Rather than try to motivate her supporters by depicting Neguse as a formidable opponent, however, Boebert took a different approach, attacking the redistricting process and mocking liberals at the same time.

“Redistricting update: First it was adding part of Boulder, now it's all of Boulder,” she tweeted, referencing an initial map released earlier this summer that includes some mountainous precincts in western Boulder County as part of Boebert’s 3rd CD.

“The Dems are so worried about me I suspect the next redistricting map will include Berkeley, California, too. Don't worry rural Colorado, I got your back!”

Of course, the Democrats didn’t draw the map, and even the most innovative redistricting procedures don’t include annexing a famously liberal city 1,000 miles and three states away.

But the tongue-in-cheek tweet, complete with an attached photo of a smiling Boebert holding Boulder and Berkeley city limit signs, was in keeping with her familiar narrative that Boebert’s opponents are out to get her.

The problem with that argument is that the commission’s nonpartisan staff would be violating the state constitution if that’s what they had done, since 2018’s voter-approved Amendment Y forbids drawing district boundaries to advantage or disadvantage incumbents.

Even if the map were final — and it’s far from it — it’s extremely unlikely Boebert would wind up running against Neguse. Not only do the rules not require it, but she didn’t get to Congress by picking foolish battles, and that’s what the race would be.

According to figures released by the commission, under the latest staff-drawn map, the 2nd CD — represented by Neguse — tilts about 22 points toward Democratic candidates, based on the results in eight recent races ranging from the 2016 presidential vote to the 2018 race for state treasurer and last year’s U.S. Senate contests.

Likewise, the map’s proposed 3rd CD — represented by Boebert — tilts about 5 points toward Republican candidates, similar to how its population has voted in the last couple of elections under current boundaries.

Plenty of people took to social media, too, to point out that congressional candidates only have to live in the state they represent, not inside district boundaries, meaning Boebert or Neguse could run wherever they want in Colorado next year.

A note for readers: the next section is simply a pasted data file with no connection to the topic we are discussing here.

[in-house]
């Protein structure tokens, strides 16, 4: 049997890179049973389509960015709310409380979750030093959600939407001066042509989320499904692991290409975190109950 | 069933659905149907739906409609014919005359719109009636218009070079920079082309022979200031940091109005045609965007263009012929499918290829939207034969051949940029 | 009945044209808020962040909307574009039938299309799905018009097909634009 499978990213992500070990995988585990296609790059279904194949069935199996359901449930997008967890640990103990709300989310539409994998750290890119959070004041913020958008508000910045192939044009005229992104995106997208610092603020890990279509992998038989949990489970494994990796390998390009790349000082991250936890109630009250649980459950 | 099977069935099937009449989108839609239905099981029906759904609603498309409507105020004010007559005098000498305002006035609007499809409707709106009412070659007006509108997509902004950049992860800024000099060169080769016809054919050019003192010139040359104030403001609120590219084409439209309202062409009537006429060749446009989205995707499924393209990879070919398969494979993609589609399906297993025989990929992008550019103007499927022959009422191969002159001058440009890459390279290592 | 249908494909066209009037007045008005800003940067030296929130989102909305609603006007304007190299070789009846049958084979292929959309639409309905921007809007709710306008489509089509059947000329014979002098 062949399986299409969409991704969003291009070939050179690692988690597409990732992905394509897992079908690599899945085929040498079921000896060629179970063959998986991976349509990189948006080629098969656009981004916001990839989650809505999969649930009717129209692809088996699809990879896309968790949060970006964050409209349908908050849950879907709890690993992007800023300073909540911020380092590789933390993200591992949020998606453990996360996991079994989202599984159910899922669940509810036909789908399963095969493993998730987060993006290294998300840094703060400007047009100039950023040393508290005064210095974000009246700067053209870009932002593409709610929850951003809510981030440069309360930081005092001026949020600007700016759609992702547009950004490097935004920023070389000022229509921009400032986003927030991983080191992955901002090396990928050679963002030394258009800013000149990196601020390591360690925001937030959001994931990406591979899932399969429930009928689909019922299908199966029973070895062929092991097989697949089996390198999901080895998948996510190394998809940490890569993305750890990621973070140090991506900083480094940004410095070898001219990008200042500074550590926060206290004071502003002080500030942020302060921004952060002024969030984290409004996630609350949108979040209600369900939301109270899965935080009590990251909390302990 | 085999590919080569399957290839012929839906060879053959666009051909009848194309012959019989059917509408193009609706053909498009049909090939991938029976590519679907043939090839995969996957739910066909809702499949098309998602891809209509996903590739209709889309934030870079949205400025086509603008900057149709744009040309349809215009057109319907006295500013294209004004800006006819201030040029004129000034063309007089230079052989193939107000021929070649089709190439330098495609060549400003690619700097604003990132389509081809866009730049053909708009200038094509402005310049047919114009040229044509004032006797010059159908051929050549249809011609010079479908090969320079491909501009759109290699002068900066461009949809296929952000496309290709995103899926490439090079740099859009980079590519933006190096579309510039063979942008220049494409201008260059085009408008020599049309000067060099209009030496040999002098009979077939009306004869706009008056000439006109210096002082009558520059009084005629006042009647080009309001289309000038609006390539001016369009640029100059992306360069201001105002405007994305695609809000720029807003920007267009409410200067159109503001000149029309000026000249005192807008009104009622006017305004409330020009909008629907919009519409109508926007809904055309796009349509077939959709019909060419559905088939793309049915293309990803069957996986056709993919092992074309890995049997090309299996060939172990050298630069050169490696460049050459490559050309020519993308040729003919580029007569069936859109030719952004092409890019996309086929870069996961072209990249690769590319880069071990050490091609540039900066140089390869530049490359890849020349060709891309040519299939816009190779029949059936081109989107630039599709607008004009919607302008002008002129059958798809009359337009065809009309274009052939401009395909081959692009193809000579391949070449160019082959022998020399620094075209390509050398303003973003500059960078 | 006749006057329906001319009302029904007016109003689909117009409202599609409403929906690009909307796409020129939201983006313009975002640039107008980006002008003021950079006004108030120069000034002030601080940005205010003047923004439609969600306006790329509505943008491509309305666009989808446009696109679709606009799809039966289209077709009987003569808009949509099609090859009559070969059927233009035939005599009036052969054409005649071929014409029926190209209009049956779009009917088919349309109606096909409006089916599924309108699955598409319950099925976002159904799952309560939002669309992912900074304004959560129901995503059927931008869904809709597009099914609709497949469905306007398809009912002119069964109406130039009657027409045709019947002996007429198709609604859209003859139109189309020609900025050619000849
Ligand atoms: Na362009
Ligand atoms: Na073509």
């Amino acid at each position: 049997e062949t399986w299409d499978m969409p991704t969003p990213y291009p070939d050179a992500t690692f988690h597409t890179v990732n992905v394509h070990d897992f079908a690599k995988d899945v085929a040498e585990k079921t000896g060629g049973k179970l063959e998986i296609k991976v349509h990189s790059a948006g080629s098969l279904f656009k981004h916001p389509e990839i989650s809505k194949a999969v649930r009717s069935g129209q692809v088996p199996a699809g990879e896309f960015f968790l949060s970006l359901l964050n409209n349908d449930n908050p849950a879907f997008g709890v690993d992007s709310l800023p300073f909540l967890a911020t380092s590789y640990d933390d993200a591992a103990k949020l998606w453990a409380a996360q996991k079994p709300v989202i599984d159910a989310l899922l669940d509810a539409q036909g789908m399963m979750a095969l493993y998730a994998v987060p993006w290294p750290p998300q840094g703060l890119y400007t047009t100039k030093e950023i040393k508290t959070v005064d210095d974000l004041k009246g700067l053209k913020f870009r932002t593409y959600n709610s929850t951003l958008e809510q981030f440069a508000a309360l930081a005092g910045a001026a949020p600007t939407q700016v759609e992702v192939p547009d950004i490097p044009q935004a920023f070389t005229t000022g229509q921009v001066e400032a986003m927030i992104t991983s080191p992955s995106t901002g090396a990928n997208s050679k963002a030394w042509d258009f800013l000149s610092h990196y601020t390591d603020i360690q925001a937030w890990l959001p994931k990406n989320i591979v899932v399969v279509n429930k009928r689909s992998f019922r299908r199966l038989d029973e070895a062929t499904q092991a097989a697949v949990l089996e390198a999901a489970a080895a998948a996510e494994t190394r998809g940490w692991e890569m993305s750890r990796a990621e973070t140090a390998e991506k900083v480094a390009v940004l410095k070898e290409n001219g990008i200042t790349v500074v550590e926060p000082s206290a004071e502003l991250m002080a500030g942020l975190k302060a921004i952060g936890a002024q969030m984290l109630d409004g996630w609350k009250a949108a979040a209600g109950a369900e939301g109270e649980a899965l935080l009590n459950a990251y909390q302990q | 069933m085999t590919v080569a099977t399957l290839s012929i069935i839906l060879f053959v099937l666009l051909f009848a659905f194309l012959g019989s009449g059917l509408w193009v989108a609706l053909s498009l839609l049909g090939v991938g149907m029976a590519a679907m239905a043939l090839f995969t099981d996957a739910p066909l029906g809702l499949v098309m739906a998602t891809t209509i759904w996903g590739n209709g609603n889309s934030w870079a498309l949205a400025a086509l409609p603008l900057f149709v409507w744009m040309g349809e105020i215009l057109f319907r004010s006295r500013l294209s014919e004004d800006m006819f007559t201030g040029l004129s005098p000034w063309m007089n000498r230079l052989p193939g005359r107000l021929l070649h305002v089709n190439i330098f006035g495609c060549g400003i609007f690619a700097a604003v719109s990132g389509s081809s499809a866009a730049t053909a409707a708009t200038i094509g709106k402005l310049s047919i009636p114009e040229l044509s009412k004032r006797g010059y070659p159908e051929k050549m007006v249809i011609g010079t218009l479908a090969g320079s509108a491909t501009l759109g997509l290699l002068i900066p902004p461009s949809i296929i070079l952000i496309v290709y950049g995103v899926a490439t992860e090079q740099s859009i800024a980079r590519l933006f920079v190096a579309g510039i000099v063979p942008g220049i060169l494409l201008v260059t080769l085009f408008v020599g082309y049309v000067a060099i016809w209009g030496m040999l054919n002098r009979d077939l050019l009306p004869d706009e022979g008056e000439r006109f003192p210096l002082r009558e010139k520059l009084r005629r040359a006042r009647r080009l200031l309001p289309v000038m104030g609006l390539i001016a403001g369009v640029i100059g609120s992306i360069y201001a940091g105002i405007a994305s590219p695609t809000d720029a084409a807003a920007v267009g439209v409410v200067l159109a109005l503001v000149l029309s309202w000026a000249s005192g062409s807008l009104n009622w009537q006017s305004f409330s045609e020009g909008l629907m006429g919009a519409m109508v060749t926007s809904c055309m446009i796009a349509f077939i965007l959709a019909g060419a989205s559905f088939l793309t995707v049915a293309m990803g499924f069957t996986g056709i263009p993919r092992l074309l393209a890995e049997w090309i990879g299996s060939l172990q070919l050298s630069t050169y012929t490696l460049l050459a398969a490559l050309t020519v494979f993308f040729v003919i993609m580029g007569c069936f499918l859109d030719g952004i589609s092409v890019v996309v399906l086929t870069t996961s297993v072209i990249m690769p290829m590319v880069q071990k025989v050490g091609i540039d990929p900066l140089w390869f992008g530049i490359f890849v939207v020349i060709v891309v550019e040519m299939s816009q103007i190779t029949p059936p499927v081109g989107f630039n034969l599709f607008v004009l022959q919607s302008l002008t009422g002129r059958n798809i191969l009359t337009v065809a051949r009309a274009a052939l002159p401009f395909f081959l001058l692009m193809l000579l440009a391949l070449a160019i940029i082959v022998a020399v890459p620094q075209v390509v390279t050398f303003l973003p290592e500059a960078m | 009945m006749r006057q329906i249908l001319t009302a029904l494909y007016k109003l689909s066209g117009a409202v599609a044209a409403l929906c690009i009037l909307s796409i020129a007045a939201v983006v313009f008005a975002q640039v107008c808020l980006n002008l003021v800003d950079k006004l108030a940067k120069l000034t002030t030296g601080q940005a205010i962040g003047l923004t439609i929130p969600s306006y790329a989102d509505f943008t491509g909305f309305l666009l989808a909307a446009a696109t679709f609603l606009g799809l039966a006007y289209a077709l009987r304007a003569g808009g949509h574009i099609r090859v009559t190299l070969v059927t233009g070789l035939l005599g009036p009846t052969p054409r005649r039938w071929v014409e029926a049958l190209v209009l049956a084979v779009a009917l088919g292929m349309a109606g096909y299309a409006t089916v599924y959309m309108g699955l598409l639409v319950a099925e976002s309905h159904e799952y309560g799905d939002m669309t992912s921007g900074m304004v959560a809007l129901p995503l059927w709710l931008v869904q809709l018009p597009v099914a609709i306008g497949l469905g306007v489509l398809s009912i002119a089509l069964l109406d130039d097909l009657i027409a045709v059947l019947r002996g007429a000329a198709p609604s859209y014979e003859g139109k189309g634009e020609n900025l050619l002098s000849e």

That specification isn’t just a theoretical footnote, either.

Since the turn of the century, two members of Colorado’s congressional delegation lived outside the districts they ultimately represented before running — former U.S. Rep. Bob Beauprez, the Republican moved into the newly drawn 7th Congressional District in 2002 before running, and U.S. Rep. Jason Crow, the Democrat who moved a mile or so from northeast Denver into Aurora during his 2018 run in the 6th Congressional District.

What’s more, the Republicans nominated perennial congressional candidate Casper Stockham to run three times in districts that didn’t include his Aurora residence, twice in the 1st Congressional District and once in the 7th CD.

If she wants to live in the proposed 3rd CD, Boebert would only have to move 35 miles west on Interstate 70 from her home in Garfield County across the line into Mesa County.

However she approaches it and whatever boundaries the commission winds up approving, Boebert made clear on Sept. 8 that she’ll be seeking re-election in the 3rd CD.

“I am so proud to represent CO’s 3rd District,” Boebert tweeted. “Regardless of redistricting I will run & win again in the 3rd because rural Colorado wants & needs a strong conservative fighter. Thank you for trusting me to be your voice. It’s a wonderful honor to serve you.”

And with that, attentive members of the state's chattering political class abandoned visions of an epic Neguse-Boebert clash and could move on to more pressing questions, like what might happen if Republican U.S. Rep. Ken Buck gets drawn out of the 4th Congressional District and into the new 8th Congressional District. For that answer, see above.